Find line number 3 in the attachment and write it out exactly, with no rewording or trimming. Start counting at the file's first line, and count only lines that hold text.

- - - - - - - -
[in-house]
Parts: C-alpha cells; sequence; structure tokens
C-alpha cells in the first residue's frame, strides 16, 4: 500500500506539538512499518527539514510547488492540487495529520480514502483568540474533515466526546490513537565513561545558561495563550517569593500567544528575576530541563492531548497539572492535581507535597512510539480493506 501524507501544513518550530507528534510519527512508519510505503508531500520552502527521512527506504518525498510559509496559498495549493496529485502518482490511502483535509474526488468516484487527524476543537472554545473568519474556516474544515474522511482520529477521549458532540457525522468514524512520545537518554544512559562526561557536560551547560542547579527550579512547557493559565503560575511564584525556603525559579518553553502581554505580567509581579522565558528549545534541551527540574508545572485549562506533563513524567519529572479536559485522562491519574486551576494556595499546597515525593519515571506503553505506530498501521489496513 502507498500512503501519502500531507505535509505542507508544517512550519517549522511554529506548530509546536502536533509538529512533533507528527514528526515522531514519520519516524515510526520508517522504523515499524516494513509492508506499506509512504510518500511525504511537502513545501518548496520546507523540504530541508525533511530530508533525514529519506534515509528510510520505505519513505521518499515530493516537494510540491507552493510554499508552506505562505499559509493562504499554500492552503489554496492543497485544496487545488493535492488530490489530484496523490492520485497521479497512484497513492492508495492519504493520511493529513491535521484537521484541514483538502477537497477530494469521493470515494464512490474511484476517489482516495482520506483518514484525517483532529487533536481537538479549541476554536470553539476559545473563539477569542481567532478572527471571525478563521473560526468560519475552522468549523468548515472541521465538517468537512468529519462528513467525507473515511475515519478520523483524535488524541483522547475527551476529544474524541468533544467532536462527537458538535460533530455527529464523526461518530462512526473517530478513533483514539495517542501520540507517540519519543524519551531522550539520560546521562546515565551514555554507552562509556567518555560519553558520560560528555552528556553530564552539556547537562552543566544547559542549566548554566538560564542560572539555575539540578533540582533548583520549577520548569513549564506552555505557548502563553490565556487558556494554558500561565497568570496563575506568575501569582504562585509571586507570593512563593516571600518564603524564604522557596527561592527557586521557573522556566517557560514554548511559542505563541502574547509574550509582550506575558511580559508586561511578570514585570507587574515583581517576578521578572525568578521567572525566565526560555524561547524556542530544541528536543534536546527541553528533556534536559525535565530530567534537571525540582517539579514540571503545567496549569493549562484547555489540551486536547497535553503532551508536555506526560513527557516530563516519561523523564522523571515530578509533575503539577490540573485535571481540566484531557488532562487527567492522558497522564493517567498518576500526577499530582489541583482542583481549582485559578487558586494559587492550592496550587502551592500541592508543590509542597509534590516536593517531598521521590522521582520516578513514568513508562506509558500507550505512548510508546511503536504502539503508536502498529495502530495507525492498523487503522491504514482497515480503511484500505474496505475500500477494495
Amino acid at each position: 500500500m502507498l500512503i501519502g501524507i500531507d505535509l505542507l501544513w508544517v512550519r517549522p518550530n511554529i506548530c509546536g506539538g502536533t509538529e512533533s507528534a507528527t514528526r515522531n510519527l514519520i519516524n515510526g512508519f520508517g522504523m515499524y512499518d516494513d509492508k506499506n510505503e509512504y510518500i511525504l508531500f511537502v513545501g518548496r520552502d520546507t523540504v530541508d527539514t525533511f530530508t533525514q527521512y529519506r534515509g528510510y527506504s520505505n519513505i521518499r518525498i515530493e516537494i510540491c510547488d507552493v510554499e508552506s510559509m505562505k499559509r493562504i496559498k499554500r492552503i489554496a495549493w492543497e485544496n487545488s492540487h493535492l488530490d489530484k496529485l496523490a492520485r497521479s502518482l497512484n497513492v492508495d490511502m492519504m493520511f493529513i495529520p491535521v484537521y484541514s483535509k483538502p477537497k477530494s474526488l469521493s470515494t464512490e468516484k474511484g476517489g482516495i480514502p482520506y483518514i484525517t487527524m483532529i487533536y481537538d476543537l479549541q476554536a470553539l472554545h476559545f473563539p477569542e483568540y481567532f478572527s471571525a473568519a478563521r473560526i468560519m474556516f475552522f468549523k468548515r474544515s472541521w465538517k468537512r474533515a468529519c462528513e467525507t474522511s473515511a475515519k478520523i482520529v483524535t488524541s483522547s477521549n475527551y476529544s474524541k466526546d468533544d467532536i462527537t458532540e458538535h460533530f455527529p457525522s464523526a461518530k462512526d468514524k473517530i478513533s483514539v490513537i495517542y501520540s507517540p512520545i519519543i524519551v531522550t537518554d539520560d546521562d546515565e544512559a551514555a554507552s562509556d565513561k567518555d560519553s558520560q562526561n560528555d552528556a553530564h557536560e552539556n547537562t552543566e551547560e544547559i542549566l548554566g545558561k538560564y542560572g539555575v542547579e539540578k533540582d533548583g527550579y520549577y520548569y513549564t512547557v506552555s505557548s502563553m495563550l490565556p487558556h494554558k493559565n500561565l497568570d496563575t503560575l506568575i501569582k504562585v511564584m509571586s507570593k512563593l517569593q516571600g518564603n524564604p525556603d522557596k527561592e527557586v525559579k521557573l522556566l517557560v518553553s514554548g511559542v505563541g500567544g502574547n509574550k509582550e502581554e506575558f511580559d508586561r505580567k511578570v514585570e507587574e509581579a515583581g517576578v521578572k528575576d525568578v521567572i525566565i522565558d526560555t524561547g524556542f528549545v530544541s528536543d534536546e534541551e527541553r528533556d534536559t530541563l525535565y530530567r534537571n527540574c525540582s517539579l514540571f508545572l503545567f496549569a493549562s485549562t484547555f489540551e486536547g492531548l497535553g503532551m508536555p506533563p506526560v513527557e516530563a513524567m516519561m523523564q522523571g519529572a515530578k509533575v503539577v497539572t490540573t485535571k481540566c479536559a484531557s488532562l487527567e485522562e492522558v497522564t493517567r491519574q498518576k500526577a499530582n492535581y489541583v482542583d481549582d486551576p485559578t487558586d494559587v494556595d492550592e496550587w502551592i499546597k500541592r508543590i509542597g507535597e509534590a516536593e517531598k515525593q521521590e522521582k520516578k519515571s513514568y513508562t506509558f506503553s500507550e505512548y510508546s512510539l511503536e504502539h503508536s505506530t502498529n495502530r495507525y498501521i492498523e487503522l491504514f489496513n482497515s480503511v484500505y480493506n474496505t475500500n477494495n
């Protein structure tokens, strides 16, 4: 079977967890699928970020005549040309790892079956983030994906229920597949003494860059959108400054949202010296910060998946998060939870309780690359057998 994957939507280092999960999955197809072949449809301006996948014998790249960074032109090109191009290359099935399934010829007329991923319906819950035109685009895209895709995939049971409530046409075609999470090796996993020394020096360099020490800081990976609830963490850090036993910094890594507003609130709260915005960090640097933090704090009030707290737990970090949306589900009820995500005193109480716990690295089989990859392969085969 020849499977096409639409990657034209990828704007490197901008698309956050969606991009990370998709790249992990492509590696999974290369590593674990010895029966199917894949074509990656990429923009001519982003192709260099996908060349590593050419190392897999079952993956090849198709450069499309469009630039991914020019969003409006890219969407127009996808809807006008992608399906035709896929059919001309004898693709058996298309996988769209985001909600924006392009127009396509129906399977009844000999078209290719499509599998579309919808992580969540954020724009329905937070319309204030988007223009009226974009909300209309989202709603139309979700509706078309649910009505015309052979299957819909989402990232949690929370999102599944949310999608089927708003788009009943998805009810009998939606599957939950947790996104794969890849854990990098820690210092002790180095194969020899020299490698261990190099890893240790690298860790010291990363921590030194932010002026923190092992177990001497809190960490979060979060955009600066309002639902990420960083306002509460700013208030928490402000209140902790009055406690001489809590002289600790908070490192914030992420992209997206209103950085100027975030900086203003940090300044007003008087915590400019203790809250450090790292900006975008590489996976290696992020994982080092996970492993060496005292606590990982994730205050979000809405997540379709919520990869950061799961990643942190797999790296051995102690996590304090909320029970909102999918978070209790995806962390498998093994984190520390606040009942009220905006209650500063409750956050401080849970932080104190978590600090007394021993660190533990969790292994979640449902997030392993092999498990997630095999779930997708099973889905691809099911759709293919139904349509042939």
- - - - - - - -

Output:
C-alpha cells in the first residue's frame, strides 16, 4: 500500500506539538512499518527539514510547488492540487495529520480514502483568540474533515466526546490513537565513561545558561495563550517569593500567544528575576530541563492531548497539572492535581507535597512510539480493506 501524507501544513518550530507528534510519527512508519510505503508531500520552502527521512527506504518525498510559509496559498495549493496529485502518482490511502483535509474526488468516484487527524476543537472554545473568519474556516474544515474522511482520529477521549458532540457525522468514524512520545537518554544512559562526561557536560551547560542547579527550579512547557493559565503560575511564584525556603525559579518553553502581554505580567509581579522565558528549545534541551527540574508545572485549562506533563513524567519529572479536559485522562491519574486551576494556595499546597515525593519515571506503553505506530498501521489496513 502507498500512503501519502500531507505535509505542507508544517512550519517549522511554529506548530509546536502536533509538529512533533507528527514528526515522531514519520519516524515510526520508517522504523515499524516494513509492508506499506509512504510518500511525504511537502513545501518548496520546507523540504530541508525533511530530508533525514529519506534515509528510510520505505519513505521518499515530493516537494510540491507552493510554499508552506505562505499559509493562504499554500492552503489554496492543497485544496487545488493535492488530490489530484496523490492520485497521479497512484497513492492508495492519504493520511493529513491535521484537521484541514483538502477537497477530494469521493470515494464512490474511484476517489482516495482520506483518514484525517483532529487533536481537538479549541476554536470553539476559545473563539477569542481567532478572527471571525478563521473560526468560519475552522468549523468548515472541521465538517468537512468529519462528513467525507473515511475515519478520523483524535488524541483522547475527551476529544474524541468533544467532536462527537458538535460533530455527529464523526461518530462512526473517530478513533483514539495517542501520540507517540519519543524519551531522550539520560546521562546515565551514555554507552562509556567518555560519553558520560560528555552528556553530564552539556547537562552543566544547559542549566548554566538560564542560572539555575539540578533540582533548583520549577520548569513549564506552555505557548502563553490565556487558556494554558500561565497568570496563575506568575501569582504562585509571586507570593512563593516571600518564603524564604522557596527561592527557586521557573522556566517557560514554548511559542505563541502574547509574550509582550506575558511580559508586561511578570514585570507587574515583581517576578521578572525568578521567572525566565526560555524561547524556542530544541528536543534536546527541553528533556534536559525535565530530567534537571525540582517539579514540571503545567496549569493549562484547555489540551486536547497535553503532551508536555506526560513527557516530563516519561523523564522523571515530578509533575503539577490540573485535571481540566484531557488532562487527567492522558497522564493517567498518576500526577499530582489541583482542583481549582485559578487558586494559587492550592496550587502551592500541592508543590509542597509534590516536593517531598521521590522521582520516578513514568513508562506509558500507550505512548510508546511503536504502539503508536502498529495502530495507525492498523487503522491504514482497515480503511484500505474496505475500500477494495